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UBC Theses and Dissertations

The cost of energy transformation and digestibility of macronutrients in northern fur seals (Callorhinus ursinus) Diaz Gomez, Mariana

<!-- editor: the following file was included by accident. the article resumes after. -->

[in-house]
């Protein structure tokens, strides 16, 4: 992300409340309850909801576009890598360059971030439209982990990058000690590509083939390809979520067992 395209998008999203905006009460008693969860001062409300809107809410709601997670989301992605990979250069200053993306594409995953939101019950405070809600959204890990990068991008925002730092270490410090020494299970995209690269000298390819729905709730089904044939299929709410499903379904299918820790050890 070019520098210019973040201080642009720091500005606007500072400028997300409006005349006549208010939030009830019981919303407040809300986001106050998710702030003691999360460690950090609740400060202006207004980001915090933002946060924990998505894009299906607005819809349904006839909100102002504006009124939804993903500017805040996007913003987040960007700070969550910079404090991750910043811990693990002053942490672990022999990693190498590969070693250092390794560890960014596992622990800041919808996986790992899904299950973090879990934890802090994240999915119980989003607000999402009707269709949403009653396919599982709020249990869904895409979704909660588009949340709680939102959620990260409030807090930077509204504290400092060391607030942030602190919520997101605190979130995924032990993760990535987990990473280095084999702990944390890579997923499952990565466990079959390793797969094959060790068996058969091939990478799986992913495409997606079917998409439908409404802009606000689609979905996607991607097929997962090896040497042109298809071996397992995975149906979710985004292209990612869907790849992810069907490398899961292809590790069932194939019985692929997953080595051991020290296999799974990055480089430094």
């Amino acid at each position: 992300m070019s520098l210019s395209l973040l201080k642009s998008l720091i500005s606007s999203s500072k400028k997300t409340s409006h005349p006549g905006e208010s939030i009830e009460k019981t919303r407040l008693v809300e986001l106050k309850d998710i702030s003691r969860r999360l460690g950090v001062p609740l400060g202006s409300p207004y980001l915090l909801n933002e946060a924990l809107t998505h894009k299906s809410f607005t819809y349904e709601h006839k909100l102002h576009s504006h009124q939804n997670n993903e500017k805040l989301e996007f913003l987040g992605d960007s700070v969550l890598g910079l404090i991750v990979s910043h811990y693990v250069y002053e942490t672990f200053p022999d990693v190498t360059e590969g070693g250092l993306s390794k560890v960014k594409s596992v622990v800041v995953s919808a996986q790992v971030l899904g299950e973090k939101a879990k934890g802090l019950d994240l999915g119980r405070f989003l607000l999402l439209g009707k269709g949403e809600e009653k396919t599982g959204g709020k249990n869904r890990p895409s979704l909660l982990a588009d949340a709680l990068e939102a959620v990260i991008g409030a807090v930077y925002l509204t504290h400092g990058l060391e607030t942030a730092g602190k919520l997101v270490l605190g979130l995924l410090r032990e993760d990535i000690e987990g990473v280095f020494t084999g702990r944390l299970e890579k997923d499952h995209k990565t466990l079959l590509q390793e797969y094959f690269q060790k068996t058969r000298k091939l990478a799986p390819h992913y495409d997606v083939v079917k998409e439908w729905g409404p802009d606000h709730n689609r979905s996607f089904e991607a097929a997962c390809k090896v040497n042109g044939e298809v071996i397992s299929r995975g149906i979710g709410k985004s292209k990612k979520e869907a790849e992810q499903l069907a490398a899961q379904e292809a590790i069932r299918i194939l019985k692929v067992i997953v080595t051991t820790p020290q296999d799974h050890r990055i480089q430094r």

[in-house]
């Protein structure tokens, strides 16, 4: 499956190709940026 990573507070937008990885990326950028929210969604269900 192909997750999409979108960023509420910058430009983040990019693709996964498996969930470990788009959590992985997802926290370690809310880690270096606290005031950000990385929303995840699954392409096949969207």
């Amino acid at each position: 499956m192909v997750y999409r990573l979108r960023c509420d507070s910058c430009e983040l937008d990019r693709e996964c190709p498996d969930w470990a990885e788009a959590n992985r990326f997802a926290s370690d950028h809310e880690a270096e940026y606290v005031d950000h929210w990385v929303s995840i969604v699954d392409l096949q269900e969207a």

Bioenergetic studies can quantify the conversion of chemical energy contained in food to biologically useful energy to understand how changes in diet quality and quantity affect overall energy budgets and nutritional status. However, chemical energy is intrinsically linked to the macronutrients contained in food (i.e., lipid and protein) in terms of energetic density and digestive efficiency. For northern fur seals (Callorhinus ursinus) it is unknown how efficiently they transform dietary gross energy to net energy. I fed six trained adult female fur seals eight experimental diets composed of four prey species (capelin, walleye pollock, Pacific herring, and Magister squid), alone or combined. I measured the fur seals’ digestive efficiency for energy and macronutrients across diets. I also investigated the effect of dietary intake on digestive efficiency, and tested the hypothesis that mixed-species diets provide a greater nutritional return than equivalent single-species diets. I quantified net energy uptake by measuring excreta energy loss and measuring heat increment of feeding. My results revealed significant differences between digestive parameters across diets. I found that digestible energy (95.9–96.7%) was negatively affected by both ingested mass and dietary crude protein. Furthermore, urinary energy loss (9.3–26.7%) increased significantly with increases in dietary crude protein. I also found that the heat increment of feeding (4.3–12.4%) increased with decreasing dietary lipid content. Overall, net energy gain (57.9–83.0%) was positively correlated with lipid content. I found that macronutrient digestibility differed across diets and that, overall, lipids were more digestible (96.0–98.4%) than crude proteins (95.7–96.7%). Also, dietary protein influenced the ability of fur seals to digest lipids and proteins. Overall, my results demonstrate that low lipid prey not only contain less gross energy, but result in proportionally lower net energy gain following digestion, partly due to decreasing digestibility of lipids in high protein diets. I also found that, counter to predictions, mixed-species diets do not provide fur seals with greater energetic or macronutrient gains than single-species diets. These findings contribute to understanding the nutritional ecology of northern fur seals and the impact that changes in diet can have on the fur seals’ nutritional state.

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